Twitter Tweet Twit What?

So I’ve finally done it. After avoiding all of the Twit phenomenon on some vague principles I couldn’t explain (this includes turning off the radio whenever the “word” was mentioned!), I’ve finally gone to check out the site. It seems you do not need an account to find out what other people are twitting(…tweeting?) about. You can simply search ANY word, phrase, or incomprehensible idea, and get a running commentary of public opinion on the subject updated in .6 second intervals. 

So this is it, huh? This is the social networking device that could be held accountable for organizing an Iranian Revolution? Maybe that is a bit dramatic, but it is amazing to me that so much momentum has come from these 140 character info-squirts. 

Iranian authorities have banned any foreign media coverage of events in Tehran following the disputed election. This is not a new tactic for contested President Mahmoud Ahmadinejad. In the months and weeks leading up to Iran’s election, the flow of social and public media allowed in and out the country was squeezed tighter and tighter. Foreign correspondent were not the only journalists struggling with the restrictions, as all forms of media within the country of Iran were also being monitored and censored. The Iranian government has complete control of its airwaves, so it is no surprise that on certain days (like the day President Obama gave his address to the “Islamic World”),  all television and radio broadcasts in the nation are shut down. More impressive is that the government has found ways of shutting down facebook, myspace, and many bloggers participation in civilian journalism. The one surviving free forum for public discussion in Iran?  Twitter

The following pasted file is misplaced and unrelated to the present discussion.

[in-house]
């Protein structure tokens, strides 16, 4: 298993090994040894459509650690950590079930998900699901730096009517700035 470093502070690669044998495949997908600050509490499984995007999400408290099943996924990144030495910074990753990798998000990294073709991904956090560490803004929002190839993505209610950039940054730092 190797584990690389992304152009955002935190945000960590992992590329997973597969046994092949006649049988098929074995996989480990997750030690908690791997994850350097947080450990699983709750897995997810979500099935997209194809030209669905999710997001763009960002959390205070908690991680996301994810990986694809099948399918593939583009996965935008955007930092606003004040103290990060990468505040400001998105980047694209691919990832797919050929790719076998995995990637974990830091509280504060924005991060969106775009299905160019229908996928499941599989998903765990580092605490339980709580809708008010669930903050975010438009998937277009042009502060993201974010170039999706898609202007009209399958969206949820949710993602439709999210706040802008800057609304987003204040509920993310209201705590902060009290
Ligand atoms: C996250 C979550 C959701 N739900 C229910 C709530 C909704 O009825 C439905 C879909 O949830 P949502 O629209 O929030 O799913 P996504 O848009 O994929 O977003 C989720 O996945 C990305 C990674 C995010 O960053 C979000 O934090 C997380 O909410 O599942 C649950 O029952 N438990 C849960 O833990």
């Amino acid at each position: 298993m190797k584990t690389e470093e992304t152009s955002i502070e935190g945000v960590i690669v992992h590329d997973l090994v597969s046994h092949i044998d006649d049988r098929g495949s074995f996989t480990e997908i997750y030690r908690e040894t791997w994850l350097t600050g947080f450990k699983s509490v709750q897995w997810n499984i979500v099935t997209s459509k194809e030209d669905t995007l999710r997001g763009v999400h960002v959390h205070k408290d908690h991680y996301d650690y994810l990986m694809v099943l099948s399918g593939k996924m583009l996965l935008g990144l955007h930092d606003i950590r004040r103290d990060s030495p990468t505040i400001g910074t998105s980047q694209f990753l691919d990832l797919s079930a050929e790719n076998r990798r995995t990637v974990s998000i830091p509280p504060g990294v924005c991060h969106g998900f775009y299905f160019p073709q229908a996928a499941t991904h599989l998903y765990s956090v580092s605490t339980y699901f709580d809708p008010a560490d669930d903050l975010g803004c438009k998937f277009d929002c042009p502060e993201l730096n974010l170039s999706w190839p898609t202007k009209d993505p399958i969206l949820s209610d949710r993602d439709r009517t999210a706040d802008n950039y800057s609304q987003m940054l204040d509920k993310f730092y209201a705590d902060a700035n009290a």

The importance of Twitter in Iran has been recognized by the U.S. State Department, which contacted the company during the weekend to request that Twitter not take its service down for scheduled maintenance. Twitter is working to keep the entire globe abreast of events in what has become a most romanticized political event. So after five days of listening to stories about how secret demonstrations of impassioned young revolutionaries were being organized over this bizarre new social landscape that I thought would certainly never be more than a joke and a nuisance…I decided to give the twits a chance.

Try it. I searched “Iran” first, then “Iran Election”, then “Mir-Hossein Mousavi“.

I was not able to make sense out of any of it, but maybe that is my ignorance. Perhaps there are some level of Twitskillz needed to really navigate this overflow of…information? Perhaps it takes a well trained eye to spot a method in the madness. Nonetheless, I grow surprisingly reverent and speechless. I sense a certain amount of gravity in this new e-space; I am frightened and emboldened by how quickly our world is moving in directions I do not understand.


~ by Vy on June 17, 2009.

One Response to “Twitter Tweet Twit What?”

  1. I have been and still am trying to stay away from becoming a twit. What I find really interesting about the whole Iranian demonstrations/hijacking of news matter is what reporting and sort of the media has become. It’s no longer outsiders coming in to talk about what they as an outsider are seeing and their understanding of it. It’s insiders showing images of what’s really happening, speaking on it through word and image. It’s a beautiful, chaotic thing really. It makes me wonder if this is what coverage of war and civic demonstration was in the past. With the inability to get anywhere whenever, and to stay in contact with everyone, reporters had to live what they were reporting on before. Now it seems to have become a day job. Set up a camera, roll, say what the bosses want. I like this “new” style of news.

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